The market cap of Dow component Johnson & Johnson is a whopping $200 billion. Abbott Labs is valued at less than half that.
But think of ABT as kind of a mini-me JNJ because like Johnson & Johnson, ABT has cobbled together a similar three-siloed business of drugs, devices and consumer products.
And today the Chicagoland company announced it's beefing up its drug portfolioby striking a deal with AstraZenecato co-promote the cholesterol fighter Crestor in the U.S. Abbott also sells Niaspan for the heart.
According to analysts who are closely monitoring daily prescription trends of statins or cholesterol medicines in the wake of the controversial studies of Vytorin and Zetia from Merckand Schering-Plough this year, Crestor has picked up about one percentage point of market share since the first and most significant V-Z clinical trial results came out.
But like JNJ, ABT is now a player in the $5 billion-a-year stent business. Last month, it won approval of a new drug-coated stent that many analysts believe will quickly become the artery-opening tube of choice. Based on a previous business deal, Boston Scientific is selling the same new stent, but under a different brand name.
Coincidentally, AZN and ABT unveiled the Crestor partnership the morning after another study came out showing that a cocktail of drugs, including statins, eventually have nearly the same impact on quality of life as stents. "The New England Journal of Medicine" also ran an editorial once again urging doctors to go with drugs first before putting in a stent or stents. The recommendation applies to about half a million people in the U.S. who annually undergo a stent procedure, but who are not in an emergency situation. They simply have stable, chronic angina or chest pain.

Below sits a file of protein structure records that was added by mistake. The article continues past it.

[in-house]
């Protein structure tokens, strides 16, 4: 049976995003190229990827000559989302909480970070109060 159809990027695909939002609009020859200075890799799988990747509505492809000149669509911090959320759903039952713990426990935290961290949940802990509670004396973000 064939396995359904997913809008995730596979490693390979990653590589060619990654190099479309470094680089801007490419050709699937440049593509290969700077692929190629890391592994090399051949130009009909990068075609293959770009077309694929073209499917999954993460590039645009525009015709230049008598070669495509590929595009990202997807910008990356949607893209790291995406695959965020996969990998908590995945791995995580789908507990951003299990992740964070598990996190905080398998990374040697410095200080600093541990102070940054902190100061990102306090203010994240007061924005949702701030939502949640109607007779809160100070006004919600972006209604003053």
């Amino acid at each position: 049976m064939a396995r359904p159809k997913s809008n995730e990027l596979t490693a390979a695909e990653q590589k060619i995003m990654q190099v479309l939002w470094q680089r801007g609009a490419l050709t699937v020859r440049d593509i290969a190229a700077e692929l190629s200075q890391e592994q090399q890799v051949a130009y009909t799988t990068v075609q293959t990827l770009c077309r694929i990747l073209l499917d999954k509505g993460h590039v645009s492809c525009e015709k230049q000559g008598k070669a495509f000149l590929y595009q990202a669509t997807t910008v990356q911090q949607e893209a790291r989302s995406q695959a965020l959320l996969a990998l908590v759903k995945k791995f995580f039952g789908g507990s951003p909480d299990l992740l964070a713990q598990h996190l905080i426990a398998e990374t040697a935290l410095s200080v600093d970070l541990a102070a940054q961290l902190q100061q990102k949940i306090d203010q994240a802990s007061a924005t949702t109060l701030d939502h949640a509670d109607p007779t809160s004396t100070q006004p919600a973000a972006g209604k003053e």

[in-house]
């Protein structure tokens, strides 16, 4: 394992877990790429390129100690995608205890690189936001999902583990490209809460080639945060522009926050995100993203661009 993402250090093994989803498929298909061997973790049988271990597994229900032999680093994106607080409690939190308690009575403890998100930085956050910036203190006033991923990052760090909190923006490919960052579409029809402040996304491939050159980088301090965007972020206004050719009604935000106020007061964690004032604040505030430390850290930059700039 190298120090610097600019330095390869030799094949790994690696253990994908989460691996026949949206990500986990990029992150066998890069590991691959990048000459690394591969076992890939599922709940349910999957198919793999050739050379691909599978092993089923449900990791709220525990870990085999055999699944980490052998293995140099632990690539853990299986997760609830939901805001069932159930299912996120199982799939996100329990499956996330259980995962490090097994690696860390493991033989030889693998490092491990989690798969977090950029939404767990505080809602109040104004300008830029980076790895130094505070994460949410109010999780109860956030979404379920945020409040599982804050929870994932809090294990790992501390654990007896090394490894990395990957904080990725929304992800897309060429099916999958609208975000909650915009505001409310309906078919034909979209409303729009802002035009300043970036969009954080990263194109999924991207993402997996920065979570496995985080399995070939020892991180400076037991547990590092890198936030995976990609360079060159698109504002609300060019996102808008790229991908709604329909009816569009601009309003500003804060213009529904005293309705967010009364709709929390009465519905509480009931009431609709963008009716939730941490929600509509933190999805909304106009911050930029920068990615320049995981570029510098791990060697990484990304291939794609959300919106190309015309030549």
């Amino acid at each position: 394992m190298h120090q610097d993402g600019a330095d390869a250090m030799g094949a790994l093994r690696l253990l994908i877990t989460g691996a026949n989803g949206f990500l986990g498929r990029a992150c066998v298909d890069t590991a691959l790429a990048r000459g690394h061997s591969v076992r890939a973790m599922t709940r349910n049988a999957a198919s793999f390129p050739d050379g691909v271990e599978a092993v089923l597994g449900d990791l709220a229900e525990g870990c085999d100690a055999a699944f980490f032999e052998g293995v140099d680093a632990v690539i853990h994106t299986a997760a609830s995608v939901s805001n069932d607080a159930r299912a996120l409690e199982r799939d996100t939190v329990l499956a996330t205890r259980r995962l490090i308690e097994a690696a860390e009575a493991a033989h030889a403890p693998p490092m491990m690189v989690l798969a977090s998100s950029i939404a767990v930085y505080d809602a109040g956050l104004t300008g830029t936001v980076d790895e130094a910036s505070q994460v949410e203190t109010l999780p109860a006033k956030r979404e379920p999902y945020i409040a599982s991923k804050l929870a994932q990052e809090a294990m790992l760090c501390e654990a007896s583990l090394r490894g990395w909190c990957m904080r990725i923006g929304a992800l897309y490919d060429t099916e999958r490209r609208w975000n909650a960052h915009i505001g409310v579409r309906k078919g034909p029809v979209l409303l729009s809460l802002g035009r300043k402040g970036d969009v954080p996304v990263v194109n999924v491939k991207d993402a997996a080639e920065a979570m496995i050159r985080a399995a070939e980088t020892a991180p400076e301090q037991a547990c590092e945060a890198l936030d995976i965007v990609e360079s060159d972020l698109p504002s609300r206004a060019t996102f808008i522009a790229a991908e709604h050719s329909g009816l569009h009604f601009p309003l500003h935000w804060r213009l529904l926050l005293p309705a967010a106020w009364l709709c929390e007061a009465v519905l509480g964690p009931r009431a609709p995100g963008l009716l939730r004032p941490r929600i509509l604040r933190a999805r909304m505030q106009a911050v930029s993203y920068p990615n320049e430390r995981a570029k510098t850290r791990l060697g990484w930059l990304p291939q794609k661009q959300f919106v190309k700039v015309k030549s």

The main professional group for interventional cardiologists--the docs who put in stents--says the devices are invaluable and have proven benefits. The doctors who did the NEJM study and wrote the editorial say that's true for people in the throes of a heart attack, but not for everyone else. One of the study authors, Dr. Bill Boden, says physicians and patients need to quit thinking drugs are "a cheap and inferior alternative to a whiz-bang stent." Dr. Boden has received consulting fees from Pfizer,Merck, PDL BioPharma,Bristol-Myers Squibb,Abbott and CV Therapeutics. He's also collected speaking fees from Sanofi-Aventis, Kos Pharmaceuticals and Novartis.